Friday, March 10, 2017

My Writing Process

I'm always totally fascinated by other people's writing processes. Are they slow to finish a project or do they pull an all-nighter and complete like seven novels at once? Do they edit as they go or allow themselves to all but faceplant into their keyboard to finish a first draft? Do they fuel themselves with tea or coffee? These are the real questions.

Since none of you asked for this unsolicited, detailed post I'm sure you're all anxiously waiting to hear what my process is, I thought I'd tell you in a list, because everybody loves lists (or maybe that's just me).

How I write:

1. Get five-thousand different ideas when I'm already in the middle of seventeen.
2. Start writing like a madman with the writing utensil closest to me.
3. Get stuck three pages in.
4. Go back to the work I was supposed to be finishing in the first place.
5. Realize everything that's been written there is utter nonsense.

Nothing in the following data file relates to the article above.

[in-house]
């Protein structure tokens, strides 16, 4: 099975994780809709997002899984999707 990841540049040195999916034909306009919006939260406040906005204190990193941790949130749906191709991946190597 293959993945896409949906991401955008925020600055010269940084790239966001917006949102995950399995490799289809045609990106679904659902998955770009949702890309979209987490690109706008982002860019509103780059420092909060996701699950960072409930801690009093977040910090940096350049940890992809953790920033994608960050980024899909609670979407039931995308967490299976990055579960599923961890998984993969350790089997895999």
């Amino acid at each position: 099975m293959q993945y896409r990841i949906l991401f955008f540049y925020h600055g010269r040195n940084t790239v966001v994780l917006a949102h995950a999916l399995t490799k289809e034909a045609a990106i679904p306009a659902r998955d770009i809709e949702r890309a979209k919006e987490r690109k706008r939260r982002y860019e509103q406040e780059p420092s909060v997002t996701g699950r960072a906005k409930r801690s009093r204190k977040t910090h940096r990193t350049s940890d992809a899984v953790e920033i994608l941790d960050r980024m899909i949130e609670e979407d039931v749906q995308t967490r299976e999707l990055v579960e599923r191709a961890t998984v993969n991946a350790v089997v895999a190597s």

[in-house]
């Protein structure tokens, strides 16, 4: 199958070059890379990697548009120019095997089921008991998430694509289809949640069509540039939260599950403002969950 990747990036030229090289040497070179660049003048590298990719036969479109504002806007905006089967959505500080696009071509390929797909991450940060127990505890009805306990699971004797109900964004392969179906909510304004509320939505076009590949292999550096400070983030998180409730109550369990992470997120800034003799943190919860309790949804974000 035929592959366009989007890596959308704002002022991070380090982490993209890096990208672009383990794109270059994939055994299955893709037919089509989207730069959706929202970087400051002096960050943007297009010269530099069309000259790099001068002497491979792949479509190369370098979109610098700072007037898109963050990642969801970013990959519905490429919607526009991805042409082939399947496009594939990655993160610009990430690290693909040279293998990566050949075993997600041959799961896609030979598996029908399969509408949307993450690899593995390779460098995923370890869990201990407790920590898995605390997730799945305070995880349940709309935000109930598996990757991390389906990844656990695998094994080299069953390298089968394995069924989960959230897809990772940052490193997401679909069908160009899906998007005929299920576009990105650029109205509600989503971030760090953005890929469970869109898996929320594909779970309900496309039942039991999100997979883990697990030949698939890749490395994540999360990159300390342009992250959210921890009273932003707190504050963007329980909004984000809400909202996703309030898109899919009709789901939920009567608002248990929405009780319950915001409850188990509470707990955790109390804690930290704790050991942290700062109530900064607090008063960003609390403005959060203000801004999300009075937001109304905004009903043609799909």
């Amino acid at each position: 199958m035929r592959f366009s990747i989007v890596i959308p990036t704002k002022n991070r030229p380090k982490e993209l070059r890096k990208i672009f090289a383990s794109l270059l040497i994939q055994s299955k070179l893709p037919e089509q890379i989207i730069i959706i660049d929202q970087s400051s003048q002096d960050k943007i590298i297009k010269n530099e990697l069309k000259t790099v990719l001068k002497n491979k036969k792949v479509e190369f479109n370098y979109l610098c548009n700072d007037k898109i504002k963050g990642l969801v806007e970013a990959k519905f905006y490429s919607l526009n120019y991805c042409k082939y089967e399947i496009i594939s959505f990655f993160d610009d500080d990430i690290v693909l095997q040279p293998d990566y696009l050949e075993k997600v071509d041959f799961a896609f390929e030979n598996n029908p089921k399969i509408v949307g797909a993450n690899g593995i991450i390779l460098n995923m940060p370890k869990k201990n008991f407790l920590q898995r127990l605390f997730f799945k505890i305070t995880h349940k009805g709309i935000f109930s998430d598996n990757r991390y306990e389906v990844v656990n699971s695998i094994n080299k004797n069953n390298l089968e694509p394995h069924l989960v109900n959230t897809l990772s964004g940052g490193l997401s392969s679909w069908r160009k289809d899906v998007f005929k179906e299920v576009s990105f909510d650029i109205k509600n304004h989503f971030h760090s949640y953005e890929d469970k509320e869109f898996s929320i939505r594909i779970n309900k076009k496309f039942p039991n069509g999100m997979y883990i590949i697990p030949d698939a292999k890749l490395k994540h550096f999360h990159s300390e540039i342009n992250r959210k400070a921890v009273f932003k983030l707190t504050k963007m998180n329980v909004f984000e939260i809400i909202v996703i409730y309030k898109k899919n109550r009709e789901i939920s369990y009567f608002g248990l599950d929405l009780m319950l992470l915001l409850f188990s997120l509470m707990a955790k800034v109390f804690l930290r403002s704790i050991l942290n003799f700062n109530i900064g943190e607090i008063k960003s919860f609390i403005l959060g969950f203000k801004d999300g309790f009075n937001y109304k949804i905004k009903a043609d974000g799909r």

6. Cry.
7. Eat some chocolate.
8. Procrastinate by watching reruns of “Doctor Who” and “Supernatural” or pretending I'm being productive by pinning writing prompts to my board on Pinterest.
9. Go back to my computer.
10. Write some more. Rinse and repeat.

Honestly, "It's Hard to Be the Bard" is so relateable as a writer.

I'm just kidding (mostly).

What I really do is something more along the lines of this:

1. Get an idea.

This is seemingly, but deceptively, easy. I could get half a dozen different ideas from Pinterest alone, and then there's overheard conversations, new takes on fairytales, fan-fiction that took on a life of its own, etc. etc. etc.

The trick is finding an idea that interests me enough to stick with it. I've saved sooo many different writing prompts that I thought might be good to try out, but when I go back to them months later, my reaction is, "Hmm, cool, but I know I'm going to get bored with this six pages in." If I'm going to dedicate tons of time to an idea, it better be a good one.

2. Start writing down random ideas that eventually turn into a vague outline.

Sometimes once I get an idea, I know the first few lines or even scenes that go with it. Anything even remotely related to the idea (lines, plot points, side characters, a song that fits the theme of the story), I jot down in a notebook or a Word document. I like to let it all stew in my brain for a while before I do anything serious with it.